Anthony Zucco’s review published on Letterboxd :
Cozying up in Minnie's Haberdashery with eight strangers for an hour was quite the occasion, especially when presented on such a grand scale as 70mm. While the titled “Hateful Eight” provide quite the show, there is another character ever present throughout the entire film: Quentin Tarantino himself. While he may not grant us with quite as obvious of a cameo as in some of his other films (ie. Django Unchained) his hand is ever present within The Hateful Eight.
While this is undeniably and vivacious of a film as many other of Tarantino’s, it, in its earlier half, remains fairly subdued. Tarantino's aspiration of adapting The Hateful Eight into a stage production seems rather relevant within the quartered off halls of the haberdashery, leaving much of the action to lie within such a confined space. Where Django Unchained (2012) and Inglourious Basterds (2009) traverse countless locations almost always ending in a flurry of bloodshed, The Hateful Eight replaces those intense events with an ever rising tension through the first half. A tension very reminiscent of John Carpenter's The Thing (1982). The film simmers, then boils, then explodes with a heat and acceleration that is hard to stop.
Now naturally this slow acceleration of tension allows Tarantino to do what he does best and show off his way with words. While his mastery of dialogue is ever present, it seems the film gets a bit over indulgent with its repeated use anecdotes and metaphors, very reminiscent of Inglorious Basterds opening scene, but at the same time seem to be an attempt at rehashing that utter amazement. None of the conversations are boring by any means, but they certainly drag on the films nearly 3 hour run time.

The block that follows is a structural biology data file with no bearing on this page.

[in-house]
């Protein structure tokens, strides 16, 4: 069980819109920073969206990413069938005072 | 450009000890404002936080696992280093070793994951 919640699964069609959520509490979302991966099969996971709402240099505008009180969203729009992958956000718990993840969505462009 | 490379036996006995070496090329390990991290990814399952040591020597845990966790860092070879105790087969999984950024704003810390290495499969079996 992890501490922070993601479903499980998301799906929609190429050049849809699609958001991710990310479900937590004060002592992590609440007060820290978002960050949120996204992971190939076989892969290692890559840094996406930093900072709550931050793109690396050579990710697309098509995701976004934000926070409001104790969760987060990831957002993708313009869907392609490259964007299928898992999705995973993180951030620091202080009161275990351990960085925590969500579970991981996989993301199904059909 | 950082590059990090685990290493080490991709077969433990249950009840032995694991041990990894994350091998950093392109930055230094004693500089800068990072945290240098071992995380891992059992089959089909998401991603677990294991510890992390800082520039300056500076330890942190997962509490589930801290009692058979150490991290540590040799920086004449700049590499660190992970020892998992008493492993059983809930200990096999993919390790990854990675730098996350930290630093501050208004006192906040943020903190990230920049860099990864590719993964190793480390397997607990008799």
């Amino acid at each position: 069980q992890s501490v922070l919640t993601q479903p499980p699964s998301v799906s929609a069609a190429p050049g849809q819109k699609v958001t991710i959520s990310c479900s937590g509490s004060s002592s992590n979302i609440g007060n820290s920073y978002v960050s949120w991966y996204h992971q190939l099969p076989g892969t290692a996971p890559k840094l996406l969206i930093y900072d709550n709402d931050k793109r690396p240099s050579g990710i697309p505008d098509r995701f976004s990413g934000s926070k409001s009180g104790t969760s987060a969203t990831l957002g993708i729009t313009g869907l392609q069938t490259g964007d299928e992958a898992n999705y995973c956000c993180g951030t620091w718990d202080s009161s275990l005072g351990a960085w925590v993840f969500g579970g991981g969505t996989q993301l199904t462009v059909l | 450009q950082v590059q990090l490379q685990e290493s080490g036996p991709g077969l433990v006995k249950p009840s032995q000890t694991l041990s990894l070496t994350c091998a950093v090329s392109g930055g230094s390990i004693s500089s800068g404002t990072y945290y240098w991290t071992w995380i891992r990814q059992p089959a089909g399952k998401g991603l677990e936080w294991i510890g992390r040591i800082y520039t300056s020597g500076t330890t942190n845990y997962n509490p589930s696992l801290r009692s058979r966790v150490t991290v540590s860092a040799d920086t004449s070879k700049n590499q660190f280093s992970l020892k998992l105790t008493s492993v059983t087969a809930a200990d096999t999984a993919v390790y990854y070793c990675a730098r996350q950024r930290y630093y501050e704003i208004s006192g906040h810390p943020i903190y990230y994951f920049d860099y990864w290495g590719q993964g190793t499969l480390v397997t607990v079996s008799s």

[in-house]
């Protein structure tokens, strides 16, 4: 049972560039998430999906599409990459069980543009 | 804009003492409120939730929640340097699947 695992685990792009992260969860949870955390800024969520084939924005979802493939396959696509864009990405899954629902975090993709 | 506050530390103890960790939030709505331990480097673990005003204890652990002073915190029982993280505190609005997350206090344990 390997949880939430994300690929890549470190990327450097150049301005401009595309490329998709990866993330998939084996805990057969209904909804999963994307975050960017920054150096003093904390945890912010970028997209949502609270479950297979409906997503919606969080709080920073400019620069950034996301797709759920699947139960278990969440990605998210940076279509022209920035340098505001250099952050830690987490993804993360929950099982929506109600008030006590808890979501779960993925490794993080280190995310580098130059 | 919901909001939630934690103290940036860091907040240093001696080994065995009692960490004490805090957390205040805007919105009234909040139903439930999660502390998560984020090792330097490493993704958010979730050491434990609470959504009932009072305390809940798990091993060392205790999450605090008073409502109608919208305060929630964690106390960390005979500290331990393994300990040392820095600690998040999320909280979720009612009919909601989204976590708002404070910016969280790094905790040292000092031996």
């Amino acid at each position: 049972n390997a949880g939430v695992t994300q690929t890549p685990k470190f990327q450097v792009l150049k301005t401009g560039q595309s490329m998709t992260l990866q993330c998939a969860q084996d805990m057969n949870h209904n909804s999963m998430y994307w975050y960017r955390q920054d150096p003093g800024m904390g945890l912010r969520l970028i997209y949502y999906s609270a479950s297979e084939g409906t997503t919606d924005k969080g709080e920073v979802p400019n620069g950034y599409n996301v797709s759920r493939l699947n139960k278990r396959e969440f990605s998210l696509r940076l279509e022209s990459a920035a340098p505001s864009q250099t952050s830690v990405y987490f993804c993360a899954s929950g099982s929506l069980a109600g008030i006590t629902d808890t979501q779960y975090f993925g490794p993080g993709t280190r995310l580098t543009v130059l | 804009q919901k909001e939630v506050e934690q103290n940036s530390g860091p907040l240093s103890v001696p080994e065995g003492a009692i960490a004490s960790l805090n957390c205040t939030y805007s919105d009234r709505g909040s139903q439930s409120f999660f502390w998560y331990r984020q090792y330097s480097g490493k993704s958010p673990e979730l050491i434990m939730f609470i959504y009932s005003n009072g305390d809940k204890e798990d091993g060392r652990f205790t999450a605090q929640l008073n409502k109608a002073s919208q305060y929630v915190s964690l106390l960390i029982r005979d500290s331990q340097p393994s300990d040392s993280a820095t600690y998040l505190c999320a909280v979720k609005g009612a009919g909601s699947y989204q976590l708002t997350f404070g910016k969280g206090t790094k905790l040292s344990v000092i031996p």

This is perhaps one of Tarantino's best shot films. The breathtaking vistas of the Wyoming countryside are truly awe inspiring shot on such a wide format as 70mm. That wide view also provides a true sense of claustrophobia when we sit in the snowed in cabin. We can see several characters at once on a screen, and due to the overall sense of paranoia that the film provides, our eyes naturally dart across the humongous screen. The colors are stunning, keeping an overall grey tone with hints of other bright colors defining certain characters.
At the end of the day the biggest question to ask is if the movie is entertaining, and the answer is yes. Does it meet up with the criteria that define the “Tarantino-verse”? Well let's find out. Is the dialogue snappy and fun? Yes, while being a bit gluttonous at times. Are the characters memorable? Yes, all the characters for the most part a memorable visions and moments within the film. Are the intense moments really intense? Absolutely.
While I may quibble for a while on where this stacks up in my list of Tarantino’s movies, all I know is that I want to watch it again soon. And that’s a pretty good sign.